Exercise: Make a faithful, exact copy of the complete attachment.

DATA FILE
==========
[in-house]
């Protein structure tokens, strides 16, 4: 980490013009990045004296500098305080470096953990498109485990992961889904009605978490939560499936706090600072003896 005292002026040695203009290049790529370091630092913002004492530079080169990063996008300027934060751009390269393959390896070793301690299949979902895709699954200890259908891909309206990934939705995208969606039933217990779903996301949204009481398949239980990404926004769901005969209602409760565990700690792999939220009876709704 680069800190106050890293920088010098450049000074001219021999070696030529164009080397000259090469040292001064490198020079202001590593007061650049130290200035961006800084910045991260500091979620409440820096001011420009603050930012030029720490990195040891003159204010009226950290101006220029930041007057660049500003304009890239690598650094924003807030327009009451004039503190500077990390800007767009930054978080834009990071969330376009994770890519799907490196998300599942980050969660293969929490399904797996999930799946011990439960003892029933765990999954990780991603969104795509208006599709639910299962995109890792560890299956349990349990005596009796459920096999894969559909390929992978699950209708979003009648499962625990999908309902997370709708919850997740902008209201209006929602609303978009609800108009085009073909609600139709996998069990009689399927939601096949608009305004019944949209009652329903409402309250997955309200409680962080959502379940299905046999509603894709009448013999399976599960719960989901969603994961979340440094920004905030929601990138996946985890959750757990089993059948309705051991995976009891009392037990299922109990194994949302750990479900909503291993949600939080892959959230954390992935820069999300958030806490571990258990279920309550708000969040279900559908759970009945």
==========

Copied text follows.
[in-house]
């Protein structure tokens, strides 16, 4: 980490013009990045004296500098305080470096953990498109485990992961889904009605978490939560499936706090600072003896 005292002026040695203009290049790529370091630092913002004492530079080169990063996008300027934060751009390269393959390896070793301690299949979902895709699954200890259908891909309206990934939705995208969606039933217990779903996301949204009481398949239980990404926004769901005969209602409760565990700690792999939220009876709704 680069800190106050890293920088010098450049000074001219021999070696030529164009080397000259090469040292001064490198020079202001590593007061650049130290200035961006800084910045991260500091979620409440820096001011420009603050930012030029720490990195040891003159204010009226950290101006220029930041007057660049500003304009890239690598650094924003807030327009009451004039503190500077990390800007767009930054978080834009990071969330376009994770890519799907490196998300599942980050969660293969929490399904797996999930799946011990439960003892029933765990999954990780991603969104795509208006599709639910299962995109890792560890299956349990349990005596009796459920096999894969559909390929992978699950209708979003009648499962625990999908309902997370709708919850997740902008209201209006929602609303978009609800108009085009073909609600139709996998069990009689399927939601096949608009305004019944949209009652329903409402309250997955309200409680962080959502379940299905046999509603894709009448013999399976599960719960989901969603994961979340440094920004905030929601990138996946985890959750757990089993059948309705051991995976009891009392037990299922109990194994949302750990479900909503291993949600939080892959959230954390992935820069999300958030806490571990258990279920309550708000969040279900559908759970009945």